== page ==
BO: Certainly, we try to
understand what the drivers could be when we make an investment. One of our
larger holdings, d'Arianne Resources Inc.
(DAN:TSX.V; DRRSF:OTCBB; JE9N:FSE), which is actually a
phosphate play, is an example of a company we believe could be taken out.
One of our largest
holdings in the gold exploration space, Adventure Gold Inc. (AGE:TSX.V), is held for other
reasons. Although the company could be acquired, for us it's more a matter of
the parts being worth a lot more than the whole. The company has done a very
good job cutting some deals on some assets while focusing on other assets
that have been cheaper to move forward, thereby getting a lot of value from a
little bit of money in the ground.
TGR: Adrian, in addition to
juniors, you look at producers and royalty companies as well. What are you
most excited about right now?
AD: Like Brian, I'm overall
positively inclined to the sector, but Brian mentioned a very important word:
"selective." It is so critical to be selective right now,
particularly in the junior space as so many simply don't have enough money to
last. Canadian companies can always raise the money. The question is on what
terms. That is not good for the sector if they are issuing highly diluted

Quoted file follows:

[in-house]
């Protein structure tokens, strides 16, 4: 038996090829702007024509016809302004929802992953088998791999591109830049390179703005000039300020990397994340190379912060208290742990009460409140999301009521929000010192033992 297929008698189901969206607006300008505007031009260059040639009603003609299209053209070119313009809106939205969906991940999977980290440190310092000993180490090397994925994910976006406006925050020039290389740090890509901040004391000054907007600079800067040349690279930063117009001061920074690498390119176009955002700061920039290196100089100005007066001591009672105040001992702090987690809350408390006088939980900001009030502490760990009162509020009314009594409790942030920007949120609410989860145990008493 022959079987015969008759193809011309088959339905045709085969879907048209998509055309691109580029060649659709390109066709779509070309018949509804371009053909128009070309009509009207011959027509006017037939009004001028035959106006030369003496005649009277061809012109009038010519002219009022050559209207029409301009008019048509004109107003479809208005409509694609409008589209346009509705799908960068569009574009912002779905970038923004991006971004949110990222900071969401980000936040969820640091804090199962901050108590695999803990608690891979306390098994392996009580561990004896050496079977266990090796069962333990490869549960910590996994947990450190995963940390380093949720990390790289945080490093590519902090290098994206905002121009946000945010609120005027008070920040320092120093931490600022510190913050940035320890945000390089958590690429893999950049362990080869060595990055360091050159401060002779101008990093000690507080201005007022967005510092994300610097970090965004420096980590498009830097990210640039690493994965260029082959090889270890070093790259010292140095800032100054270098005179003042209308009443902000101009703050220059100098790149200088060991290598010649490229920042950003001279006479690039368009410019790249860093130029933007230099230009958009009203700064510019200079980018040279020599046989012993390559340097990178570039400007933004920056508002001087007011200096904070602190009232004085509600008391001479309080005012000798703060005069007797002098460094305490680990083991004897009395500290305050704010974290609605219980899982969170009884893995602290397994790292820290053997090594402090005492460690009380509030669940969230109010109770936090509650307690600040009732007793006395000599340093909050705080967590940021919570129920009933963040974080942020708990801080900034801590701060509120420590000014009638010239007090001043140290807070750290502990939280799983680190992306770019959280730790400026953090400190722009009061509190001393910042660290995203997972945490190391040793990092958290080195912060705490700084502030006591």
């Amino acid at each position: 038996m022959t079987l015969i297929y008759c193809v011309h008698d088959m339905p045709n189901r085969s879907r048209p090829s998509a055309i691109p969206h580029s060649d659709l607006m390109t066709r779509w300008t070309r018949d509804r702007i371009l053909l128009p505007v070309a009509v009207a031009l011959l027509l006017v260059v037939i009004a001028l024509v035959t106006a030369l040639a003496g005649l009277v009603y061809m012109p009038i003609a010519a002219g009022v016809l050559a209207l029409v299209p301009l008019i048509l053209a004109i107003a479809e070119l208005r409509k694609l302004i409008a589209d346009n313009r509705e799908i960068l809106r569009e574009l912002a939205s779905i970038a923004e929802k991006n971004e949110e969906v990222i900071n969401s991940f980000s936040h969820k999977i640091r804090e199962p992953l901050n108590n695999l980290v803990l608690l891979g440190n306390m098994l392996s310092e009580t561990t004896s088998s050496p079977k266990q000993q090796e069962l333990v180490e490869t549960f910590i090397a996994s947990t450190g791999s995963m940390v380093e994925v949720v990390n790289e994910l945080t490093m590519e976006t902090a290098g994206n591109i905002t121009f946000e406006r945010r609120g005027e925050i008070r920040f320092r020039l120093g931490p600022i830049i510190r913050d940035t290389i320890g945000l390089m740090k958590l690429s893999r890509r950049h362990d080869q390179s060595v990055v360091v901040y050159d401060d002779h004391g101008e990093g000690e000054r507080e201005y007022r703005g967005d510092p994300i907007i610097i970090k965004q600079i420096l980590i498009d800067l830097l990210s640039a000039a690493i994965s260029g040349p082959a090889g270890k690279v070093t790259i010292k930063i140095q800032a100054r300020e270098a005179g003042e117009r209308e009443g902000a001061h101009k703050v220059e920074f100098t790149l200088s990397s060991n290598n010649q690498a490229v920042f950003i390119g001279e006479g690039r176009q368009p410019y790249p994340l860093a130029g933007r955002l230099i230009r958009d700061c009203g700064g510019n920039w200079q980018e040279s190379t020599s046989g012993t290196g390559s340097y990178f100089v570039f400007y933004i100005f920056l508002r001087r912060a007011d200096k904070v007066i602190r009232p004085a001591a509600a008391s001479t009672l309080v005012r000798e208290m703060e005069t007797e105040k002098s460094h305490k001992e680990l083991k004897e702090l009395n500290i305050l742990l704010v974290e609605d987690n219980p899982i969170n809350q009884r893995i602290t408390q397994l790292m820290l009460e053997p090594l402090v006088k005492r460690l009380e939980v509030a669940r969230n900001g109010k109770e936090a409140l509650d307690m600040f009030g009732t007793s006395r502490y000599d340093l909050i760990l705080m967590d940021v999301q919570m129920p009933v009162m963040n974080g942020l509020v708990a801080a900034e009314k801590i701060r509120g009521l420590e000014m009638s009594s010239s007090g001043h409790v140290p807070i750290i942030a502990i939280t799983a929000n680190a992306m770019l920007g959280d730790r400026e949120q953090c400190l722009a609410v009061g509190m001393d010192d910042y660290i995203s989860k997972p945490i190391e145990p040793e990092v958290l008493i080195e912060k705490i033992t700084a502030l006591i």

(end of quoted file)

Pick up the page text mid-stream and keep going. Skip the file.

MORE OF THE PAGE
shares. It increases the supply of stock without increasing the demand.
"If we are going to
take a big position in a select company, we need to understand why it has the
potential to be a tenbagger."
The senior gold stocks
have been selling at pretty much the lowest valuations on many metrics, ever.
In June, the Philadelphia Gold and Silver Index (XAU) was
cheaper on cash flow, earnings, book value and dividend than the S&P. I
don't remember the last time that happened. Even after the recent rally, the
senior producers are still selling pretty much at their low point relative to
bullion. In June and July, we loaded up on seniors, including Barrick Gold Corp. (ABX:TSX; ABX:NYSE) and Newmont Mining Corp. (NEM:NYSE), because they were just
so ridiculously inexpensive. By the first week of October we sold virtually
all the shares we bought. That is not my normal style, but it's difficult for
me to be fundamentally positive on the senior producers as companies because